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Australia govt reshapes tax cuts to woo low-income voters, rejects inflation risks

FILE PHOTO: Australian Treasurer Chalmers arrives to attend a G20 finance ministers' and Central Bank governors' meeting at Gandhinagar

By Renju Jose and Alasdair Pal

SYDNEY (Reuters) -Australia's centre-left Labor government on Thursday made changes to planned tax cuts, trimming benefits to the wealthy while giving low-income earners more breaks, in a bid to win back voters who are battling higher living costs.

Under the new policy, people earning up to A$135,000 ($88,763) will fall into lower tax brackets from July 1. Tax breaks for some high-income earners will nearly halve, with the savings redirected to those on low incomes.

"Our government will deliver a tax cut for every single Australian taxpayer. All 13.6 million taxpayers, not just some. Everyone who works and who pays tax will benefit," Prime Minister Anthony Albanese said in a speech.

"This is a plan for middle Australians that delivers for every Australian taxpayer right up and down the income ladder."

Addressing concerns the move could add to price pressures, Albanese said the Treasury has informed the government the revised tax breaks would not stoke inflation, with the policy being broadly revenue neutral and supporting jobs.

Treasurer Jim Chalmers has discussed the changes with Michele Bullock, the governor of the Reserve Bank of Australia, who expects there would be no implications from the tax changes on the central bank's inflation forecast, Albanese added.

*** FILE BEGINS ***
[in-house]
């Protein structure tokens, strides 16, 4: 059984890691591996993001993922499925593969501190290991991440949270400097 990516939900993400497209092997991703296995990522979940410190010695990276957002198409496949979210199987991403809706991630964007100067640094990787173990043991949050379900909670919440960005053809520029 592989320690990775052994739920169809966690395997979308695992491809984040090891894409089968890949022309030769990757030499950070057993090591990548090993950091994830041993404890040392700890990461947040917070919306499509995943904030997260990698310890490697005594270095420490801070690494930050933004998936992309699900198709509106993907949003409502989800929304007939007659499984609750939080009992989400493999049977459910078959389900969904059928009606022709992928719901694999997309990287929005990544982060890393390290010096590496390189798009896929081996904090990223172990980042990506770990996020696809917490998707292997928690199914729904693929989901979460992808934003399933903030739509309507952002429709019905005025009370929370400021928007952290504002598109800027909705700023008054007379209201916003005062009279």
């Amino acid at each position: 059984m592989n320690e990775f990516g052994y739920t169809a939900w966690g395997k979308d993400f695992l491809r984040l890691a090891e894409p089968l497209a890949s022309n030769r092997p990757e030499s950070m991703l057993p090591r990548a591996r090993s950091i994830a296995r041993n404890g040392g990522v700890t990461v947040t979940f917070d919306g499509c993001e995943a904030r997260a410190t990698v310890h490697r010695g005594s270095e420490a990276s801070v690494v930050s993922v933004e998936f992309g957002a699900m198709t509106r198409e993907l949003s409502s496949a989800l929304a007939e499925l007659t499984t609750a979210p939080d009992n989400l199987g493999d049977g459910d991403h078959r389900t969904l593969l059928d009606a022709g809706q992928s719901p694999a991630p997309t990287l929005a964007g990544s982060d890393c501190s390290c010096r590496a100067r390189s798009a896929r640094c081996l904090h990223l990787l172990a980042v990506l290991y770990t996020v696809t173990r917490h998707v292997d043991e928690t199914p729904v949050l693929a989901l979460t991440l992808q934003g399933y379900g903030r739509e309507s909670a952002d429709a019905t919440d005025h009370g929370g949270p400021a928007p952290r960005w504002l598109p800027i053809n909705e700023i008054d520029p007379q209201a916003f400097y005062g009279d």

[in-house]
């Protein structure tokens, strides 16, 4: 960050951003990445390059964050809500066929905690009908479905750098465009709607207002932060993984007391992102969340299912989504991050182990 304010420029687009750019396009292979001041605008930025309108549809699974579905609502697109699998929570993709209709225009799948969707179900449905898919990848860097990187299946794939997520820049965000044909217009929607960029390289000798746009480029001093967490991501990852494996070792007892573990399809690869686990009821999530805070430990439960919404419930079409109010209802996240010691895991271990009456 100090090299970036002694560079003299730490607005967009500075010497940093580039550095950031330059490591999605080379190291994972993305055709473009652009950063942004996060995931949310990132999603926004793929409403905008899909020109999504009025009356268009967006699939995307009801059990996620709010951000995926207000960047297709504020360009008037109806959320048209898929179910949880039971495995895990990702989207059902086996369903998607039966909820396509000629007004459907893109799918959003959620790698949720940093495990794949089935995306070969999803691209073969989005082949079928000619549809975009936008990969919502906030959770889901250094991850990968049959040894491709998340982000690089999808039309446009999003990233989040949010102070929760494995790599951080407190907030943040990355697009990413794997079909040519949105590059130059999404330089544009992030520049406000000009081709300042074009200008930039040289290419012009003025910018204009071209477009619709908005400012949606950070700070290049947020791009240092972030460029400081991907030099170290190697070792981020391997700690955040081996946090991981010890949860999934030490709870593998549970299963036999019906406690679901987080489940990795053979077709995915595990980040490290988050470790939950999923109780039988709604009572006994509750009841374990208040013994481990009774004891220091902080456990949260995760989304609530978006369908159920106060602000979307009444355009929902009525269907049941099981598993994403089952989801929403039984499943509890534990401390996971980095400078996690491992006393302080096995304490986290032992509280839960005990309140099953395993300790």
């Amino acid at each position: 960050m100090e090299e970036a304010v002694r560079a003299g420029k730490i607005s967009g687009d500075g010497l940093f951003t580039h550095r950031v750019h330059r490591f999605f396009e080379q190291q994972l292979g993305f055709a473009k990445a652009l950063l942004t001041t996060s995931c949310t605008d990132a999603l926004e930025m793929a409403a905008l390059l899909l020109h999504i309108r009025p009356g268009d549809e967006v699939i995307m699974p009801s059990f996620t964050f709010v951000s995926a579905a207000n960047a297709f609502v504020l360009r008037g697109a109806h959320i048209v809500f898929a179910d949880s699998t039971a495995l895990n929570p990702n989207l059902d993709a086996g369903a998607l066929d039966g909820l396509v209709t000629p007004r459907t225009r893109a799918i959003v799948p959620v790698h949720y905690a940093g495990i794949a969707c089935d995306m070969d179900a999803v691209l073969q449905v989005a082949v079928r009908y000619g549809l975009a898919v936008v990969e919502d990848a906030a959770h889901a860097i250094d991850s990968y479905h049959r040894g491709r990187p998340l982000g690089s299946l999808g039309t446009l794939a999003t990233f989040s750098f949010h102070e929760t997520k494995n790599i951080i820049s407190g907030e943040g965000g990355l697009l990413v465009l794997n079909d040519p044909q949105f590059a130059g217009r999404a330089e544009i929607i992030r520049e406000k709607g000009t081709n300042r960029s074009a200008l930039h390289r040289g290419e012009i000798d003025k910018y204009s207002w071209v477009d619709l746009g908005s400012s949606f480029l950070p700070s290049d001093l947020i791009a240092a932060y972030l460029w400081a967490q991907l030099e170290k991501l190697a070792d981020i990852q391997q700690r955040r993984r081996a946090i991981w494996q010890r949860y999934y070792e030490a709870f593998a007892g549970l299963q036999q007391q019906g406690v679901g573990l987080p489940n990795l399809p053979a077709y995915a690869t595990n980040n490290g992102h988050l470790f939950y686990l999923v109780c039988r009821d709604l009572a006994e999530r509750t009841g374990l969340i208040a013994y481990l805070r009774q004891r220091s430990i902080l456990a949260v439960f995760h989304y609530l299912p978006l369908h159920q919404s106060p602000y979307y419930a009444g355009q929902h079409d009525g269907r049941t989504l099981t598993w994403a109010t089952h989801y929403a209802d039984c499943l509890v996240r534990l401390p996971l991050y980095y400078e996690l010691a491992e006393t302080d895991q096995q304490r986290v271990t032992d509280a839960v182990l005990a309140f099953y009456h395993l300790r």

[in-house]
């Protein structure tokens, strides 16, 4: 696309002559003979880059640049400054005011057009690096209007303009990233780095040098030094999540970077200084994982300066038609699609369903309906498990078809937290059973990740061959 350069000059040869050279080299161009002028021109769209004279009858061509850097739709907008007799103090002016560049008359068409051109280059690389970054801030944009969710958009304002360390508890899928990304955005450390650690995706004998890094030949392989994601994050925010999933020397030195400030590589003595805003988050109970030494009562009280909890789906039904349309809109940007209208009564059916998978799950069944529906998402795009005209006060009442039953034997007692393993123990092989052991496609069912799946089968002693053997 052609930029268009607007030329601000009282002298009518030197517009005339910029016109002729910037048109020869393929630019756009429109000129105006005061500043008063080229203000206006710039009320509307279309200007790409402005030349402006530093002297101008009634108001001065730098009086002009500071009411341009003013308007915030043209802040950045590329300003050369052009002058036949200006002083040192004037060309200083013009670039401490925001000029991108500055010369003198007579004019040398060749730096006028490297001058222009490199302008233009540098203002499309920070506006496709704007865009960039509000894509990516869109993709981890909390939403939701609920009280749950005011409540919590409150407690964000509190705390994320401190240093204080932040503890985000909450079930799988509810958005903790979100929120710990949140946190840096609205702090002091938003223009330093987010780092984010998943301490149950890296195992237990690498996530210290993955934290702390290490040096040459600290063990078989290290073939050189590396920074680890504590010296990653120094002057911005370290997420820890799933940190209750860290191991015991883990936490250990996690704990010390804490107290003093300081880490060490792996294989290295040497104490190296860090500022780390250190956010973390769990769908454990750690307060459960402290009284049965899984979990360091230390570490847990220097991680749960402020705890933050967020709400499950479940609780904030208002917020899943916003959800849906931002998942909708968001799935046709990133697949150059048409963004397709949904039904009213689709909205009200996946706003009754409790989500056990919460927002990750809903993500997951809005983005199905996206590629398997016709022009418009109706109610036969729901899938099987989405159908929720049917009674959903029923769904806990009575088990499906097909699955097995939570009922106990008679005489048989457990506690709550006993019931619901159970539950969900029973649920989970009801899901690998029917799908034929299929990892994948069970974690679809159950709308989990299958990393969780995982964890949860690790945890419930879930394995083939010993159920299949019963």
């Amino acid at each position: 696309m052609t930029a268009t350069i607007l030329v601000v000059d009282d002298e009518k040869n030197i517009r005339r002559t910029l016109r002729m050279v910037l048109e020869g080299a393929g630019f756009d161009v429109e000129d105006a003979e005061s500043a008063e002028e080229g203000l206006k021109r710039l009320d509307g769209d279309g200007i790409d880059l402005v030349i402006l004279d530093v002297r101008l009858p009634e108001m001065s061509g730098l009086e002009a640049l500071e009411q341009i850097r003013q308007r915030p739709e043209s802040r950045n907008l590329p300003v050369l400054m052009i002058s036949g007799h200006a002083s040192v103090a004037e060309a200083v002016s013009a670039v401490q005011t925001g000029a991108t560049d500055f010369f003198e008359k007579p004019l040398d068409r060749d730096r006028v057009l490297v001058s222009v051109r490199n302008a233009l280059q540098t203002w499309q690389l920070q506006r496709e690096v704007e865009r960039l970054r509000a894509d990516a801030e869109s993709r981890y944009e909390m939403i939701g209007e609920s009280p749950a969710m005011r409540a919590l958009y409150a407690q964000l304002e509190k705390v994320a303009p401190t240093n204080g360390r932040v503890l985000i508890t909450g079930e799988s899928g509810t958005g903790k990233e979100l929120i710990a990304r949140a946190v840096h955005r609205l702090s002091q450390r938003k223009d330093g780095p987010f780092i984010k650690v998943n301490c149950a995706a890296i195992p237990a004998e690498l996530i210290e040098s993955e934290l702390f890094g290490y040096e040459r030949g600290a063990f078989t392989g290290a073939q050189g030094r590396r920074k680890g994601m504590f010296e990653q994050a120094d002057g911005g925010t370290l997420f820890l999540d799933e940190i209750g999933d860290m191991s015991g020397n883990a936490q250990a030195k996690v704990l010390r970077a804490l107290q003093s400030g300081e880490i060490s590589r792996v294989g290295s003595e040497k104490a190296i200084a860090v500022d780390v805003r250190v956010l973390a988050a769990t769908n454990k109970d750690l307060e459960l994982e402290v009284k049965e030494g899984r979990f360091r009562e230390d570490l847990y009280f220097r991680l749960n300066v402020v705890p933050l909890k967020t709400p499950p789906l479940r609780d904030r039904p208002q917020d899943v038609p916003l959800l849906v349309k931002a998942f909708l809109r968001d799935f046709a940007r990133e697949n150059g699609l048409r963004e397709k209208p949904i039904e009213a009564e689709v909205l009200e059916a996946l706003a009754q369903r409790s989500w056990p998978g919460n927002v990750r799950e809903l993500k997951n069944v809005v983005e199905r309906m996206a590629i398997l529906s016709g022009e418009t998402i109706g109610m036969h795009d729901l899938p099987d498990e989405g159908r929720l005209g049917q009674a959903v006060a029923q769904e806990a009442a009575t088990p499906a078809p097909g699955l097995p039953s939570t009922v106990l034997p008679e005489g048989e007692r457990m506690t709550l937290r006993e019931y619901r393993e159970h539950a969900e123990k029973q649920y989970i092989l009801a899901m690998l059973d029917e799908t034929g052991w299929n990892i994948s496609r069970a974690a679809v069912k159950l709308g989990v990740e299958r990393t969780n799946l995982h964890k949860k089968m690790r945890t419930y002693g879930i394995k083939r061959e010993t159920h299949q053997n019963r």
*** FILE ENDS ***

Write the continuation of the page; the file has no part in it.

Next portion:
Opposition leader Peter Dutton said Albanese had "completely and utterly destroyed his credibility" for breaking an election pledge that he would not modify the tax policy which was legislated by the previous government in 2019.

"The Australian public won't support a liar as prime minister," Dutton told radio station 2GB.

Albanese defended the shift in policy saying more people, especially those in low-income groups, would benefit. A person on an average income of around A$73,000 will get a tax cut of A$1,504, which is A$804 more than prior estimates.

Australian households are under broad financial pressure from high inflation, which spiked as high as 7.8% in December 2022, before slowing to 5.4% in the third quarter of 2023.

That has dented Albanese's ratings since his 2022 election win. Two polls out last month showed his disapproval ratings outstripped his approval numbers.

($1 = 1.5209 Australian dollars)

(Reporting by Renju Jose and Alasdair Pal in Sydney; Editing by Richard Chang and Lincoln Feast.)